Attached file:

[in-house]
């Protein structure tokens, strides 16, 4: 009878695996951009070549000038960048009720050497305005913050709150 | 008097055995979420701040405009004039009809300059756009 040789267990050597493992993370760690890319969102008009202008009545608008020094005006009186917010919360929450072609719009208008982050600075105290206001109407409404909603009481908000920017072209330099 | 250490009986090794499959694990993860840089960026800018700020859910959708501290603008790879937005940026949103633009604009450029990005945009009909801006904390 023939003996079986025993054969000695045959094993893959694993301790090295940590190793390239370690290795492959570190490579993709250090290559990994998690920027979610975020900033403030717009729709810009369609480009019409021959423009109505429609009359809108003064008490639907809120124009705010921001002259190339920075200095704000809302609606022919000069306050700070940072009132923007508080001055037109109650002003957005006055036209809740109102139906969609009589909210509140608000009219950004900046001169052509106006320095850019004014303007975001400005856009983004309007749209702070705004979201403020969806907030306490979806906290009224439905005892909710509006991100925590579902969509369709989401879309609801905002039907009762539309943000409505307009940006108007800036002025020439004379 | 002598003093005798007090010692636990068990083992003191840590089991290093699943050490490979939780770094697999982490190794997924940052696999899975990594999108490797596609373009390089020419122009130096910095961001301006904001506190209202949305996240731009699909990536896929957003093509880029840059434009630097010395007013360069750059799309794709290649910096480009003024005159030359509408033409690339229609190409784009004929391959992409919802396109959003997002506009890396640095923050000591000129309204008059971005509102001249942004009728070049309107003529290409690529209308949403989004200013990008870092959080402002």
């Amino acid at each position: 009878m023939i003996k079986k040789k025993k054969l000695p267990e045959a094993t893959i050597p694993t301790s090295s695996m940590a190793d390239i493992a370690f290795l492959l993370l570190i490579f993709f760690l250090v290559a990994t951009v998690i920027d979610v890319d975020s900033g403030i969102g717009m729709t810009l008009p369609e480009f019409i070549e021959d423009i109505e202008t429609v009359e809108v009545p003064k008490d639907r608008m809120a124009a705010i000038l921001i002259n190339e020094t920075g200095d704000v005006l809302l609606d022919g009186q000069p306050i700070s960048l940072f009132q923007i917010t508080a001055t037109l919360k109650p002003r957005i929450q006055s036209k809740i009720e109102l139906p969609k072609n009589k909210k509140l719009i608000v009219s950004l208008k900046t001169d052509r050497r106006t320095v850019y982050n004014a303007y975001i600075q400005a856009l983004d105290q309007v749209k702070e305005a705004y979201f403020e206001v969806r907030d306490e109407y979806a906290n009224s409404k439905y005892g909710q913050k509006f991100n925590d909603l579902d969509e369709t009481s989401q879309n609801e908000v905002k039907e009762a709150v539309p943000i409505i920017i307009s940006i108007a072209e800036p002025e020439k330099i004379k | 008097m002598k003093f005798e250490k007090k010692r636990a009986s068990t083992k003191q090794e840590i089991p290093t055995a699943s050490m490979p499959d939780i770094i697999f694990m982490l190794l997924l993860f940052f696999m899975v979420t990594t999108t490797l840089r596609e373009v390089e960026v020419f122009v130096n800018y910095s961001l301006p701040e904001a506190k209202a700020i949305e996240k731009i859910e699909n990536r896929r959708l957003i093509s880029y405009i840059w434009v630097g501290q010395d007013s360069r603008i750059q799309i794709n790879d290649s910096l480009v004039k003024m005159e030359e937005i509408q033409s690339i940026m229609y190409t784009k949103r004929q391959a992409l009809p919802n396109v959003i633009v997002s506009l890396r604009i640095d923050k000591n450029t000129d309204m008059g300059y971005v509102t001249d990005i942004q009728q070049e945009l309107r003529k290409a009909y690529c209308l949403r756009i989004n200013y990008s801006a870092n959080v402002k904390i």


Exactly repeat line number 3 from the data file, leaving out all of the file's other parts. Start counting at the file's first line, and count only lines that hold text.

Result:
């Amino acid at each position: 009878m023939i003996k079986k040789k025993k054969l000695p267990e045959a094993t893959i050597p694993t301790s090295s695996m940590a190793d390239i493992a370690f290795l492959l993370l570190i490579f993709f760690l250090v290559a990994t951009v998690i920027d979610v890319d975020s900033g403030i969102g717009m729709t810009l008009p369609e480009f019409i070549e021959d423009i109505e202008t429609v009359e809108v009545p003064k008490d639907r608008m809120a124009a705010i000038l921001i002259n190339e020094t920075g200095d704000v005006l809302l609606d022919g009186q000069p306050i700070s960048l940072f009132q923007i917010t508080a001055t037109l919360k109650p002003r957005i929450q006055s036209k809740i009720e109102l139906p969609k072609n009589k909210k509140l719009i608000v009219s950004l208008k900046t001169d052509r050497r106006t320095v850019y982050n004014a303007y975001i600075q400005a856009l983004d105290q309007v749209k702070e305005a705004y979201f403020e206001v969806r907030d306490e109407y979806a906290n009224s409404k439905y005892g909710q913050k509006f991100n925590d909603l579902d969509e369709t009481s989401q879309n609801e908000v905002k039907e009762a709150v539309p943000i409505i920017i307009s940006i108007a072209e800036p002025e020439k330099i004379k | 008097m002598k003093f005798e250490k007090k010692r636990a009986s068990t083992k003191q090794e840590i089991p290093t055995a699943s050490m490979p499959d939780i770094i697999f694990m982490l190794l997924l993860f940052f696999m899975v979420t990594t999108t490797l840089r596609e373009v390089e960026v020419f122009v130096n800018y910095s961001l301006p701040e904001a506190k209202a700020i949305e996240k731009i859910e699909n990536r896929r959708l957003i093509s880029y405009i840059w434009v630097g501290q010395d007013s360069r603008i750059q799309i794709n790879d290649s910096l480009v004039k003024m005159e030359e937005i509408q033409s690339i940026m229609y190409t784009k949103r004929q391959a992409l009809p919802n396109v959003i633009v997002s506009l890396r604009i640095d923050k000591n450029t000129d309204m008059g300059y971005v509102t001249d990005i942004q009728q070049e945009l309107r003529k290409a009909y690529c209308l949403r756009i989004n200013y990008s801006a870092n959080v402002k904390i």